Rafael Domingo, 16, grew up in Guatemala speaking Q'anjob'al, sometimes referred to as Kanjobal. The youngest son of a single mother, he rode a bus, walked for miles and crossed a river before he was stopped at the Texas border.

"It was so difficult to come to this country," Domingo says through an interpreter.

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Code Switch
5:23 pm
Tue July 1, 2014

Honolulu Police Chief's Ban On Visible Tattoos Sparks Criticism

Keone Nunes, a Native Hawaiian tattoo artist, says prayers to "awaken" the tattoo tools and bless the ink. Two "stretchers" pull the skin tight on the chest of Kaiola Farin to enable Nunes to tap straight lines.
Wayne Yoshioka Hawaii Public Radio

Originally published on Tue July 1, 2014 6:37 pm

The Honolulu Police Department motto is "integrity, respect and fairness." But many of the Hawaiian natives on the force say the new rule banning visible tattoos isn't fair and doesn't respect their religious customs.

Keone Nunes is a practitioner who taps out tattoo designs just as they were done a thousand years ago. He uses a hand-held tool — a kind of miniature rake with needle-sharp tines made of animal tusks dipped in black ink. Uhi, or the artwork, is secondary to the prayers, protocols and techniques used in the ancient Native Hawaiian practice, he says.

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Code Switch
5:00 pm
Tue July 1, 2014

Influx Of Children Creates New Strain On Beleaguered Immigration Courts

Boys in a holding area at a Border Protection center in Nogales, Ariz. Generally, minors are put into deportation proceedings and given a "Notice To Appear" in immigration court, but they have permission to stay in the country while the U.S. decides their fate.
Ross D. Franklin AP

Originally published on Tue July 1, 2014 9:55 pm

President Obama said over the weekend that he is seeking to fast-track deportations of unaccompanied immigrant children from Central America who cross into the United States.

More than 52,000 have been caught in South Texas since October, and hundreds more arrive daily, overwhelming Border Patrol stations and overflowing temporary shelters.

But once they get here, what happens? Do they just get to stay, as the president's critics charge?

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Parenting
12:25 pm
Tue July 1, 2014

Kids Dealing With Negative Body Image? Don't Judge, Listen

Originally published on Tue July 1, 2014 1:20 pm

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Technology
12:25 pm
Tue July 1, 2014

Facebook's Newsfeed Study: Was It Ethical Or A Violation Of Privacy?

Originally published on Tue July 1, 2014 1:20 pm

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Money Coach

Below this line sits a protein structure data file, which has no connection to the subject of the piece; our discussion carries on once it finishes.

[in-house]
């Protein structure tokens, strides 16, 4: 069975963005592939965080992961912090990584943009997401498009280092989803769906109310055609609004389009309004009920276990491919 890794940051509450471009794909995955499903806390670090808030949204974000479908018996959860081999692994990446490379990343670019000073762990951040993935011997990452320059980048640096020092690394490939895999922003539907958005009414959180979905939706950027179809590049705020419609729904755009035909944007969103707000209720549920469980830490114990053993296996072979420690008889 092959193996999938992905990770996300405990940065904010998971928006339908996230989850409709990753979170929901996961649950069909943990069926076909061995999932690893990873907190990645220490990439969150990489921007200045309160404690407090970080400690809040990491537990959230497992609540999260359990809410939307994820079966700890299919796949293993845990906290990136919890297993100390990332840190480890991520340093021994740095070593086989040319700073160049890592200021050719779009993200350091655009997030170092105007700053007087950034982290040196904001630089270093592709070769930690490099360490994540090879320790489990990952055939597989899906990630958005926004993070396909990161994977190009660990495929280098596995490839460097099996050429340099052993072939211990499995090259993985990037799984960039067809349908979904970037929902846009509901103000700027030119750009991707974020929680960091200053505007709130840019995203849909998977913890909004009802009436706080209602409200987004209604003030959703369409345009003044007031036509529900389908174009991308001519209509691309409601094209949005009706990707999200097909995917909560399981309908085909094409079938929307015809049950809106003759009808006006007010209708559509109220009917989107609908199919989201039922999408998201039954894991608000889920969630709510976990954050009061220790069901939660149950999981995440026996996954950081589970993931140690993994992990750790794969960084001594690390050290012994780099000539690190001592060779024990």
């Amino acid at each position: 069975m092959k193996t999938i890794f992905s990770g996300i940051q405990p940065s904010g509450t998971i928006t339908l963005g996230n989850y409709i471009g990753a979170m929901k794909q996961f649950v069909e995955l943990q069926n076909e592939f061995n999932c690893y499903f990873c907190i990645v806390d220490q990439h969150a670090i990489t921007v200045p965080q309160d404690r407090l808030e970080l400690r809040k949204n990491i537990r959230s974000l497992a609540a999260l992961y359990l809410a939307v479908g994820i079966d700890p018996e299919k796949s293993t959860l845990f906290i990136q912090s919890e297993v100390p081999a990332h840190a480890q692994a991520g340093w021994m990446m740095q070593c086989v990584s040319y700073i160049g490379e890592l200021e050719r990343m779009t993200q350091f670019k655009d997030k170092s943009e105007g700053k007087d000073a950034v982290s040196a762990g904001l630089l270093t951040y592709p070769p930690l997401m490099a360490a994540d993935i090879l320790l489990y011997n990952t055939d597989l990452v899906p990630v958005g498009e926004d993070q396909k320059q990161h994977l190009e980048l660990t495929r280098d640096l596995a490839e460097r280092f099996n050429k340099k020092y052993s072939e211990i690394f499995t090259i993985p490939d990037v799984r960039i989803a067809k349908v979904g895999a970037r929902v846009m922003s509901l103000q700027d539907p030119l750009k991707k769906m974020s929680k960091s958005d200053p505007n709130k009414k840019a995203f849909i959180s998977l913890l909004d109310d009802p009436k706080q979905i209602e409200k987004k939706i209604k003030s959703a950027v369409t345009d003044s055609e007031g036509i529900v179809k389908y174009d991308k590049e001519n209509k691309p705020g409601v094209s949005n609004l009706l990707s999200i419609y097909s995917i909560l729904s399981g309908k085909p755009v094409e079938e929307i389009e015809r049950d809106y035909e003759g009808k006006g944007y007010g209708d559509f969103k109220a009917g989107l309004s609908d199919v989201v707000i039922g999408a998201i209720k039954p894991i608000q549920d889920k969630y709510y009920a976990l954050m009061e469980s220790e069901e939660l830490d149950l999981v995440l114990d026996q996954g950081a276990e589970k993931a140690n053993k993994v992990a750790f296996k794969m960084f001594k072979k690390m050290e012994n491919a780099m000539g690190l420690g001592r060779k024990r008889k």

12:25 pm
Tue July 1, 2014

To Get Kids To Save Their Summer Money, Turn To 'Simple Lessons'

Originally published on Tue July 1, 2014 1:20 pm

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Law
12:25 pm
Tue July 1, 2014

What The Supreme Court Rulings Mean For Unions, Religious Freedom

Originally published on Tue July 1, 2014 1:20 pm

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Music
12:25 pm
Tue July 1, 2014

'Tell Me More' Director Finds Inspiration, Emotion In Stevie Wonder's Music

Originally published on Tue July 1, 2014 1:20 pm

Transcript

MICHEL MARTIN: And finally, it's time for the feature we call In Your Ear. That's the part of the program where we typically ask some of the guests what they listen to, but as this program winds down - our last program is scheduled for August 1st, we thought it would be nice to hear what members of our staff are listening to - what they're playing when they aren't producing our groundbreaking show of course. So to start us off, let's hear the musical selections of one of our original and longest serving staff members - our director. Here's what's playing in his ear.

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Science
1:37 pm
Mon June 30, 2014

NASA Explores A New World: Crowdsourcing Ideas

Transcript

MICHEL MARTIN, HOST:

I'm Michel Martin, and this is TELL ME MORE from NPR News. We'd like to turn now to a new initiative from the National Aeronautics and Space Administration - NASA. NASA wants to know how their technologies can best be applied commercially and they are asking you for ideas. Daniel Lockney is here to tell us more about this. He is NASA's technology transfer program executive and he was nice enough to stop by our Washington, D.C., studios. Welcome. Thanks for joining us.

DANIEL LOCKNEY: Absolutely. Thanks for having me.

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Music Interviews
12:54 pm
Mon June 30, 2014

Belgian Singer Stromae Hopes To Bring French Flair To The U.S.

Originally published on Mon June 30, 2014 1:37 pm

Transcript

MICHEL MARTIN, HOST:

Finally today, we're ending on a musical note. You might remember my conversation earlier this year with recording artist Stromae. He's already one of the biggest names in dance music in Europe. You're going to be hearing more about him because he is heading out on his first major North American tour later this year. Before then, though - soccer fans take note - he wrote Belgium's World Cup anthem, "Ta Fete." And you might catch it when the Belgians play Team USA tomorrow.